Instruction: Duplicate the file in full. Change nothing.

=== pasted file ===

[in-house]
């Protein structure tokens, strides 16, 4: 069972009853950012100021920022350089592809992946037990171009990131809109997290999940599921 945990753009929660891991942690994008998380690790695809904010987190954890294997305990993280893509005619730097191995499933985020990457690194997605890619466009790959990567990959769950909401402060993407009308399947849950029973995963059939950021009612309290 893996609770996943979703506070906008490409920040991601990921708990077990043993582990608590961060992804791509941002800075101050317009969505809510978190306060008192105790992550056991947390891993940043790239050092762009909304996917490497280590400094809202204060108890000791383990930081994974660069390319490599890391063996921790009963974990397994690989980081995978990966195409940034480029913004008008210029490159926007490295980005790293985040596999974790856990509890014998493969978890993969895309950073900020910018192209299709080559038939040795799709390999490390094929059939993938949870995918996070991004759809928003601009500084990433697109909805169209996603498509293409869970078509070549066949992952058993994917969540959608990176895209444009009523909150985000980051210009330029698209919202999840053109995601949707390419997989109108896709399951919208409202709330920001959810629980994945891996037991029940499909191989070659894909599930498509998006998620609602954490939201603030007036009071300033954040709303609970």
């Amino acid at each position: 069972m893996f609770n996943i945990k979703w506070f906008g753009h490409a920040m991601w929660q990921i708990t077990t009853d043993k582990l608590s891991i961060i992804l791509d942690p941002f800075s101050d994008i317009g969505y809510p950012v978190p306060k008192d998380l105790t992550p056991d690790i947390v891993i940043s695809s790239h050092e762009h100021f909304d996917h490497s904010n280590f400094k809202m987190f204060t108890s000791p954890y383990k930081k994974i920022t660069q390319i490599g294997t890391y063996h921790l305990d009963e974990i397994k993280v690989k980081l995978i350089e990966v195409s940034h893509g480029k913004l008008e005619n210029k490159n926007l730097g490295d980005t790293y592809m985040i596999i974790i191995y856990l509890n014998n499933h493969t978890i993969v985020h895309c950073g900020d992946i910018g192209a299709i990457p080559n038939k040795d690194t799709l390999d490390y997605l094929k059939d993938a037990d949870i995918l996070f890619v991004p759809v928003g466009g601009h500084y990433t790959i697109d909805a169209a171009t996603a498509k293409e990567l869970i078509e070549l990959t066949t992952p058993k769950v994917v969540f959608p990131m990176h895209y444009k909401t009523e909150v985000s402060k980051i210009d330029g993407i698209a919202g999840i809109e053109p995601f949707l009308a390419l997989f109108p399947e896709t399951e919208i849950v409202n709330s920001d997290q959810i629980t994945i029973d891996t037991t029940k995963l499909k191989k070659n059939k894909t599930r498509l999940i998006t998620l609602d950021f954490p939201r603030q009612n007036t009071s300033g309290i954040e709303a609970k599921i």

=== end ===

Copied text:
[in-house]
């Protein structure tokens, strides 16, 4: 069972009853950012100021920022350089592809992946037990171009990131809109997290999940599921 945990753009929660891991942690994008998380690790695809904010987190954890294997305990993280893509005619730097191995499933985020990457690194997605890619466009790959990567990959769950909401402060993407009308399947849950029973995963059939950021009612309290 893996609770996943979703506070906008490409920040991601990921708990077990043993582990608590961060992804791509941002800075101050317009969505809510978190306060008192105790992550056991947390891993940043790239050092762009909304996917490497280590400094809202204060108890000791383990930081994974660069390319490599890391063996921790009963974990397994690989980081995978990966195409940034480029913004008008210029490159926007490295980005790293985040596999974790856990509890014998493969978890993969895309950073900020910018192209299709080559038939040795799709390999490390094929059939993938949870995918996070991004759809928003601009500084990433697109909805169209996603498509293409869970078509070549066949992952058993994917969540959608990176895209444009009523909150985000980051210009330029698209919202999840053109995601949707390419997989109108896709399951919208409202709330920001959810629980994945891996037991029940499909191989070659894909599930498509998006998620609602954490939201603030007036009071300033954040709303609970």
């Amino acid at each position: 069972m893996f609770n996943i945990k979703w506070f906008g753009h490409a920040m991601w929660q990921i708990t077990t009853d043993k582990l608590s891991i961060i992804l791509d942690p941002f800075s101050d994008i317009g969505y809510p950012v978190p306060k008192d998380l105790t992550p056991d690790i947390v891993i940043s695809s790239h050092e762009h100021f909304d996917h490497s904010n280590f400094k809202m987190f204060t108890s000791p954890y383990k930081k994974i920022t660069q390319i490599g294997t890391y063996h921790l305990d009963e974990i397994k993280v690989k980081l995978i350089e990966v195409s940034h893509g480029k913004l008008e005619n210029k490159n926007l730097g490295d980005t790293y592809m985040i596999i974790i191995y856990l509890n014998n499933h493969t978890i993969v985020h895309c950073g900020d992946i910018g192209a299709i990457p080559n038939k040795d690194t799709l390999d490390y997605l094929k059939d993938a037990d949870i995918l996070f890619v991004p759809v928003g466009g601009h500084y990433t790959i697109d909805a169209a171009t996603a498509k293409e990567l869970i078509e070549l990959t066949t992952p058993k769950v994917v969540f959608p990131m990176h895209y444009k909401t009523e909150v985000s402060k980051i210009d330029g993407i698209a919202g999840i809109e053109p995601f949707l009308a390419l997989f109108p399947e896709t399951e919208i849950v409202n709330s920001d997290q959810i629980t994945i029973d891996t037991t029940k995963l499909k191989k070659n059939k894909t599930r498509l999940i998006t998620l609602d950021f954490p939201r603030q009612n007036t009071s300033g309290i954040e709303a609970k599921i």